Cisco made a slew of security announcements at Cisco Live Monday, touting its ability to secure every part of the extended enterprise -- the campus, branch offices, the data center, and edge.
"The attack surface is ever increasing. The threats can come from everywhere, and so the security has to come from everywhere," Inbar Lasser-Raab, Cisco VP of enterprise solutions, said in media briefing at Cisco Live in San Diego.
Several of the announcements focused on integrating the Sourcefire technology it acquired in 2013 for $2.7 billion into more parts of its portfolio. For example, customers using Cisco AnyConnect 4.1 VPN clients can now implement Sourcefire Advanced Malware Protection (AMP) for endpoint protection. Cisco said the integration provides early threat detection.
For the campus and branch, Cisco now offers FirePower services it acquired from Sourcefire embedded with its Integrated Services Routers (ISR) for centrally managed next-generation intrusion prevention and malware protection. Rob Westervelt, analyst at IDC, said in an email interview that the integrated platform can help organizations avoid having to pipe traffic back to a central security point, which isn't very secure or efficient.
Cisco previously announced integration of FirePower into its Application Centric Infrastructure (ACI) at Interop Las Vegas in April. The integration provides automated IPS and malware protection inside the data center. The idea is to use ACI's policy-based approach to catch threats early and quickly mitigate them.
At Cisco Live, the company unveiled additional security capabilities for ACI via integration with its TrustSec technology for identity-based segmentation and access control. Planned for next year, the integration will enable coordinated group-based policies across the enterprise.
Pumps up partnerships
Conceding that it can't do everything on the security front, Cisco is adding 10 more security vendors partners to its Platform Exchange Grid (pxGrid) ecosystem, including cloud security vendors SkyHigh Networks and Elastica, security information and event management providers FortScale and Rapid7, and identity and access management and single-sign on vendors NetIQ and SecureAuth.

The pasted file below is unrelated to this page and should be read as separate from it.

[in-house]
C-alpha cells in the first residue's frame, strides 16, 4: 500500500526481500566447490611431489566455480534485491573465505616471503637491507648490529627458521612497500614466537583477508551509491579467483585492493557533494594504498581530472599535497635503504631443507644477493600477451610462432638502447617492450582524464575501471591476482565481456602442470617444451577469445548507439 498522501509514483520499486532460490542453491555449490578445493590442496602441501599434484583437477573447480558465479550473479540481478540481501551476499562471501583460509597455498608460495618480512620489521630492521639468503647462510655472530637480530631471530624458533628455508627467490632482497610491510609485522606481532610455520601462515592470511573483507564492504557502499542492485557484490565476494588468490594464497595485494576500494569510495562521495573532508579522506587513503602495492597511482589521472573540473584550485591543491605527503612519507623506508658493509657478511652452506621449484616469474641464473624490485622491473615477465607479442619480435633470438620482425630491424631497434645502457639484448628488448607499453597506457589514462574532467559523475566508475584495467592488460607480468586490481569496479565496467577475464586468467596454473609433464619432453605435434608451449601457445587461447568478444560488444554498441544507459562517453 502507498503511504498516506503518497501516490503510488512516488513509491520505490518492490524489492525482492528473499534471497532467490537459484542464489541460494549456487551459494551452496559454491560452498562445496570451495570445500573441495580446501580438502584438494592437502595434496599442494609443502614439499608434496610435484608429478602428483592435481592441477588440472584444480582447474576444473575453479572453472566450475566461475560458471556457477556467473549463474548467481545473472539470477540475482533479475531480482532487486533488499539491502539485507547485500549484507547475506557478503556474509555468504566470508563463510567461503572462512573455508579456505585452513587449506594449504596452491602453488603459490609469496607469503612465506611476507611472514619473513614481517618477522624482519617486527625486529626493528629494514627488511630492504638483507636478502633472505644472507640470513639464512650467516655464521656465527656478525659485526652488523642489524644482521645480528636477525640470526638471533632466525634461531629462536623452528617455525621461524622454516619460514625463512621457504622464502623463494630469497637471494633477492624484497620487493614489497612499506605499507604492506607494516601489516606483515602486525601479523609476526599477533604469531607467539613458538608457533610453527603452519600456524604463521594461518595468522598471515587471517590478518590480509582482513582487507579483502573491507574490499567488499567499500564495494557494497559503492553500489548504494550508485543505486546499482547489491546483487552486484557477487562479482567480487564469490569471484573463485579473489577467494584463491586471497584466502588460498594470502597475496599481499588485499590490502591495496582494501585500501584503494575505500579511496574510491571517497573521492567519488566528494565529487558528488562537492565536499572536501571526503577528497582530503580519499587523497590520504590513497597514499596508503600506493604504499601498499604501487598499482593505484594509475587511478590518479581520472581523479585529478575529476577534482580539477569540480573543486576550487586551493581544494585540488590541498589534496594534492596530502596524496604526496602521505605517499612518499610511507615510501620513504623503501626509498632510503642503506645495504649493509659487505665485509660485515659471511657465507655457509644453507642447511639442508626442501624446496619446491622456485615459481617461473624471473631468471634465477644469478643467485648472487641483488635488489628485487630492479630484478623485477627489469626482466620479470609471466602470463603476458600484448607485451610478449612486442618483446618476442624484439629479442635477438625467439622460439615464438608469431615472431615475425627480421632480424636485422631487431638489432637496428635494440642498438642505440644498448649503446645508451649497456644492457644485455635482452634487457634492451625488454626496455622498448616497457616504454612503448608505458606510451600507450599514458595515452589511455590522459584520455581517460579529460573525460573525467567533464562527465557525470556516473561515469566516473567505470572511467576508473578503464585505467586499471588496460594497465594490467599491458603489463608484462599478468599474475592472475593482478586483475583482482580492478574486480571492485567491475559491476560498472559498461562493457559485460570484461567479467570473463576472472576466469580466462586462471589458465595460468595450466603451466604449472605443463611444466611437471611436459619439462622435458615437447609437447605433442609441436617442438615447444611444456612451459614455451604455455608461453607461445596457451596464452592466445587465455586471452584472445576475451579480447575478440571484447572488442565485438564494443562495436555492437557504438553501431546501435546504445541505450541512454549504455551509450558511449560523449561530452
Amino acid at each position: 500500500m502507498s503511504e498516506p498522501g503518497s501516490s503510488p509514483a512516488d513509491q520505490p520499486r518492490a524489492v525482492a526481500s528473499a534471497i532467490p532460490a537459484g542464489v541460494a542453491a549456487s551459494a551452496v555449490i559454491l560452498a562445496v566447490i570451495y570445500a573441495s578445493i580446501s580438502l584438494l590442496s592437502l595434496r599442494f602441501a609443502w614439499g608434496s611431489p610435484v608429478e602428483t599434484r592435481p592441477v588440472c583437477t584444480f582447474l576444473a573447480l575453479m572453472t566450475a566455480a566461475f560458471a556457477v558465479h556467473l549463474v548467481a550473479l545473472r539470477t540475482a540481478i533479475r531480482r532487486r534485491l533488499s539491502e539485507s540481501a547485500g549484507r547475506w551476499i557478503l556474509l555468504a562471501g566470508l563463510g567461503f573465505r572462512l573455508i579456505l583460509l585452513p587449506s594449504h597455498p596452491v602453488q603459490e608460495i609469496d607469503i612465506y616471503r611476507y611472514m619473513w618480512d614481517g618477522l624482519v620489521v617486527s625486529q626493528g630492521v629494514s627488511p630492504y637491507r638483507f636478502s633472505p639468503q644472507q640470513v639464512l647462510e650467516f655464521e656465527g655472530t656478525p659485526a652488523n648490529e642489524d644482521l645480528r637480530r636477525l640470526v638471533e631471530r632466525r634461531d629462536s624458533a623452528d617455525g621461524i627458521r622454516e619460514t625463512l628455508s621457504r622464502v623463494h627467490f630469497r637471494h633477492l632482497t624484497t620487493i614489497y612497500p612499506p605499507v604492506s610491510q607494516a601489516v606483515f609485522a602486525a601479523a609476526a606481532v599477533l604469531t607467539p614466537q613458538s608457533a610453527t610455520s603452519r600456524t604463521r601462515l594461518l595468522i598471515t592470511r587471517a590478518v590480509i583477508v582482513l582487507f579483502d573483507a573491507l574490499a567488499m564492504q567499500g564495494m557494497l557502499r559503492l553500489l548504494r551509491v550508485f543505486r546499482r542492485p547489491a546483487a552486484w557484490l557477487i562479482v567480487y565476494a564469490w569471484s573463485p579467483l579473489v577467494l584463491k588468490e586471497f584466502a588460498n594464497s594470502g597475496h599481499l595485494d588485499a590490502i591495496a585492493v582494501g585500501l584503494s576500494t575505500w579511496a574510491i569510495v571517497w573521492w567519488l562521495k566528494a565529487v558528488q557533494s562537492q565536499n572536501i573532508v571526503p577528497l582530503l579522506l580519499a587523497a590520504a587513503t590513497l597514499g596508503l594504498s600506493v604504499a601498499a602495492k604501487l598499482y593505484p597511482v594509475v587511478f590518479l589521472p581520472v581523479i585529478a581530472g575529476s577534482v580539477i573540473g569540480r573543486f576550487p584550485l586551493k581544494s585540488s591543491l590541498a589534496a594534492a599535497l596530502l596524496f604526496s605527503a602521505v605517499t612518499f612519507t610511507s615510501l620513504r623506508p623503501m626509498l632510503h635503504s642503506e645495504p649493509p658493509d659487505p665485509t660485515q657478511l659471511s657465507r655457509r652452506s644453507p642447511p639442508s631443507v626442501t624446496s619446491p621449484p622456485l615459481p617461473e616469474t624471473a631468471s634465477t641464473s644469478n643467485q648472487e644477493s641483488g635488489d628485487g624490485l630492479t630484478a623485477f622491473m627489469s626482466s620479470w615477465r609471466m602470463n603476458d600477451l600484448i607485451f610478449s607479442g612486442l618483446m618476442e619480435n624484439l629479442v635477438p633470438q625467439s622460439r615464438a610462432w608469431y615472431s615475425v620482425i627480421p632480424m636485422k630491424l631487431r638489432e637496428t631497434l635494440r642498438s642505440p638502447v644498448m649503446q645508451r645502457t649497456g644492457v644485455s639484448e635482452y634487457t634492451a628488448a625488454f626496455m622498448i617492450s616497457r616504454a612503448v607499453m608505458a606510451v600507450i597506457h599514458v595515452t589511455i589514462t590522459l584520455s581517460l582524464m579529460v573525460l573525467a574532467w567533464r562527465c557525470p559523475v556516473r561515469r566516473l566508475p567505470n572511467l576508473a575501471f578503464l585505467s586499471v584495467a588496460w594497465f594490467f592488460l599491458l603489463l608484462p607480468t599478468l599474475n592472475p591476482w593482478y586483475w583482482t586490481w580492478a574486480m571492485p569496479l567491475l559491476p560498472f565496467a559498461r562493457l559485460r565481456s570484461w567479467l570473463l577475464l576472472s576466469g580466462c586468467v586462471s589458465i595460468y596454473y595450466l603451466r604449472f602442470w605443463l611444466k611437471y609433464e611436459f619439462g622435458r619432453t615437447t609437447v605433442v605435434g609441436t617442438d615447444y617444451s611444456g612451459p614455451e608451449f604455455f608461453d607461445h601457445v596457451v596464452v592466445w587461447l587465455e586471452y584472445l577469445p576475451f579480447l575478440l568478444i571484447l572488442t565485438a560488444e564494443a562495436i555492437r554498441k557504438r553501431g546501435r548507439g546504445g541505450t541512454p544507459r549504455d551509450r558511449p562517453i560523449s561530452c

Cisco focused on its partnership with Lancope and its StealthWatch security monitoring technology as part of Cisco's "network as a sensor" marketing campaign. Broader integration between Cisco's Identity Services Engine, NetFlow, and StealthWatch provides better threat visibility and speedier identification of threats, Cisco said. ACI integration with TrustSec enables "network as an enforcer," Cisco's other slogan.
"The network has a role to play before, during and after an attack," Lasser-Raab said.
Cisco's partnerships with Lancope and other vendors like Splunk focus on supporting "bi-directional communication of threat data between security products and network infrastructure," which is key, Westervelt said.
"The big challenge is getting organizations to transition to Cisco's Application Centric Infrastructure equipped data center," he said. "Cisco needs to convince organizations of the value of being able to get granular by centrally managing role-based policies to gain actionable intelligence and rapid enforcement capabilities. It's starting to happen, but it's very much still the early days."
At Cisco Live, the company also launched Hosted Identity Services, which provides cloud-based ISE services for secure network access control.